The stratigraphic organisation of the region of interest required the generation of six zones; three of which were shale zones and three reservoir zones. The thickness of layering within the sand dominated layers was governed by the need to capture fine scale detail. Well logs, petrophysical analysis, and the core description were used to conclude that the layers were to have a thickness of 0.5metres. Well logs of interest; facies, porosity, permeability, and water saturation, were up-scaled to this thickness.
  Facies modelling involved the propagation of well-log facies throughout the zones. In the sand dominated layers, where multiple facies were present, this was achieved by using Sequential Indicator Simulation with a spherical variogram, anisotropy ranges recommended by the geologist who completed the core description and global fractions from the up-scaled cell proportions. In the shale zones propagation was via assigning values of the shale facies only.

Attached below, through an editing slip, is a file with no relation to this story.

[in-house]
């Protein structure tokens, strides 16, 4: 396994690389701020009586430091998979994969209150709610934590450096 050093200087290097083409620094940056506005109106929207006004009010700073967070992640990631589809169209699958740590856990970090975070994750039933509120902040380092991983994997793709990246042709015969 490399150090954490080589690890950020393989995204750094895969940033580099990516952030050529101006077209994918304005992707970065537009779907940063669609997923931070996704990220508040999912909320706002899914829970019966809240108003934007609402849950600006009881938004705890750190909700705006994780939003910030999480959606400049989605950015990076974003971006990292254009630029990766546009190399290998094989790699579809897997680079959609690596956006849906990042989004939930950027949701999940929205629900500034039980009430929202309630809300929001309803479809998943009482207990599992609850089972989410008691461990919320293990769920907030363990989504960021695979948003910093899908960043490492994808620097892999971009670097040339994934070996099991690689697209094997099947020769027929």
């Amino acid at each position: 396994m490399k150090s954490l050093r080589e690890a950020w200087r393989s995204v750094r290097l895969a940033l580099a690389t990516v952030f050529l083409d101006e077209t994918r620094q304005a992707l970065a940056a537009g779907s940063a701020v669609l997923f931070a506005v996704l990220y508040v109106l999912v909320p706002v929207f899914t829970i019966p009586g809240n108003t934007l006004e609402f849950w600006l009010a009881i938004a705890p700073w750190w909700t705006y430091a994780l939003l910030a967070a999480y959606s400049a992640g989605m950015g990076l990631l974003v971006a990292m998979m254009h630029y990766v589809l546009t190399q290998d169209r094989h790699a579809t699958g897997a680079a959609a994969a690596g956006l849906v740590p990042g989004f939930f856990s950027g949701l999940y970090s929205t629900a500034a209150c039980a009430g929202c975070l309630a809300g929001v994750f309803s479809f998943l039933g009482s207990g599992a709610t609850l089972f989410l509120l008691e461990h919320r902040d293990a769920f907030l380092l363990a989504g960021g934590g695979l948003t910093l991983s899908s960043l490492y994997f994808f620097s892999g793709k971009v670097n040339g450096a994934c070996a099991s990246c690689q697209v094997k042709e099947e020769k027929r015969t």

Property modelling was completed in a similar manner to the facies modelling whereby the sand zones were populated with porosity values by Sequential Gaussian Simulation with a spherical variogram and the same anisotropy ranges used in the facies modelling. From this point the porosity within distributed shale facies (including the shale zones) was classed as undefined.